According to the Institute for the Psychology of Eating, the physiologic stress response can cause the sphincter between the oesophagus and the stomach to spasm, so stomach acid makes its way into the oesophagus and burns the lining. This is best known as heartburn. It may also produce a chemical reaction that wipes out the majority of your good gut bacteria, as well as cause our metabolism to slow down.
How Diet Can Help Manage Stress
A healthy balanced diet goes a long way in naturally managing daily physical or mental pressures. Some foods provide comfort, lower stress hormone levels and increase “feel good factor” hormones like serotonin. It’s not always the nutrients, but sometimes the effect that helps matters. Here’s some suggestions:
Foods for stress management
Leafy Green Foods like spinach, collard greens and kale deliver magnesium, which plays a role in cortisol level regulation, and stress-reducing B vitamins.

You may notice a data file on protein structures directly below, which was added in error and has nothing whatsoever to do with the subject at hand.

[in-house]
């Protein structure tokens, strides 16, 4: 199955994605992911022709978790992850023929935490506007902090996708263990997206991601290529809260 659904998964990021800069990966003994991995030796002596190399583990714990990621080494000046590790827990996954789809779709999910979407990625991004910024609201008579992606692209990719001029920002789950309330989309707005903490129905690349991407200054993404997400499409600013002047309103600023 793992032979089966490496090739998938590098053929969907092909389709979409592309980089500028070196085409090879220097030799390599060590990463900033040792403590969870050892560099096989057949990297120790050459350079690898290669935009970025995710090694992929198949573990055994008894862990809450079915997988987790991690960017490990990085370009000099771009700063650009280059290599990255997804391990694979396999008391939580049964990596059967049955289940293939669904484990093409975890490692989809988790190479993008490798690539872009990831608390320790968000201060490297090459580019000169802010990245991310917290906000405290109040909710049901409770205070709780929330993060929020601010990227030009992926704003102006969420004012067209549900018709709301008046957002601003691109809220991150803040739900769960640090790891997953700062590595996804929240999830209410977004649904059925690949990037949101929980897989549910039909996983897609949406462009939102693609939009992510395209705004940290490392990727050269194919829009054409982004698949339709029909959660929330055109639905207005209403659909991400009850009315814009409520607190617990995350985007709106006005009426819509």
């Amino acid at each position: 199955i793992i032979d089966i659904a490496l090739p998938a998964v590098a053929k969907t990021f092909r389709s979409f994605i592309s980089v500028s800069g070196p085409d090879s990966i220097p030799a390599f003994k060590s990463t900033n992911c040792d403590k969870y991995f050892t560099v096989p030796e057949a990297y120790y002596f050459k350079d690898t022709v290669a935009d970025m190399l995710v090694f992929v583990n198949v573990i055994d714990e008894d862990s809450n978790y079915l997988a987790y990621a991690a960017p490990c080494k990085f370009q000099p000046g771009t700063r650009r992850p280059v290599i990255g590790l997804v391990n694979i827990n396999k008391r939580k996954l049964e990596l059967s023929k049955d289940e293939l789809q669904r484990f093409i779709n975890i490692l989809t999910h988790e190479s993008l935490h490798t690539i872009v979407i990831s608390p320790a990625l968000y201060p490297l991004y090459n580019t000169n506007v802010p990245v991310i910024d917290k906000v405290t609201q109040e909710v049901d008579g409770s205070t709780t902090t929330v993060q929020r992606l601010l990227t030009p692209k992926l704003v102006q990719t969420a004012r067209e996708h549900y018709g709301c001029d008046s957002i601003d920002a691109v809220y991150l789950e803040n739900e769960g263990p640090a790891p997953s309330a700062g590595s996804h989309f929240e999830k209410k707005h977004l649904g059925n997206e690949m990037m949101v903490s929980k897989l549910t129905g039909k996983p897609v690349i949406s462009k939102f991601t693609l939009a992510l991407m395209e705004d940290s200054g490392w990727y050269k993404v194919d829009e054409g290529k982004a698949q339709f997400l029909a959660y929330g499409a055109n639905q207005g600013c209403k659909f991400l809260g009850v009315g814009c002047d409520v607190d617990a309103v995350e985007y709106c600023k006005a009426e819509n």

Complex Carbohydrates - Since carbs can encourage serotonin — a neurotransmitter in the brain that boosts mood and lowers stress, they are a good option. Carbs also have the comfort factor. However, it is important to choose complex carbs, because they take longer to digest and can help stabilise blood sugar levels.
Naturally Fatty Fish - Fish like salmon, tuna, sardines, halibut and herring contain omega-3 fatty acids, which tend to stop stress hormone surges. Fish oil can reduce the sense of mental pressure and support cardiovascular health.
Nuts & Seeds - Healthy portions of almonds, pistachios, macadamia and walnuts are another good source of healthy fats, which can help lower cholesterol and blood pressure, soothe inflammation in the arteries, and protect from the effects of stress. Their B vitamins can help reduce this sense of pressure. Be careful to watch your portions though as they are quite hefty in calories.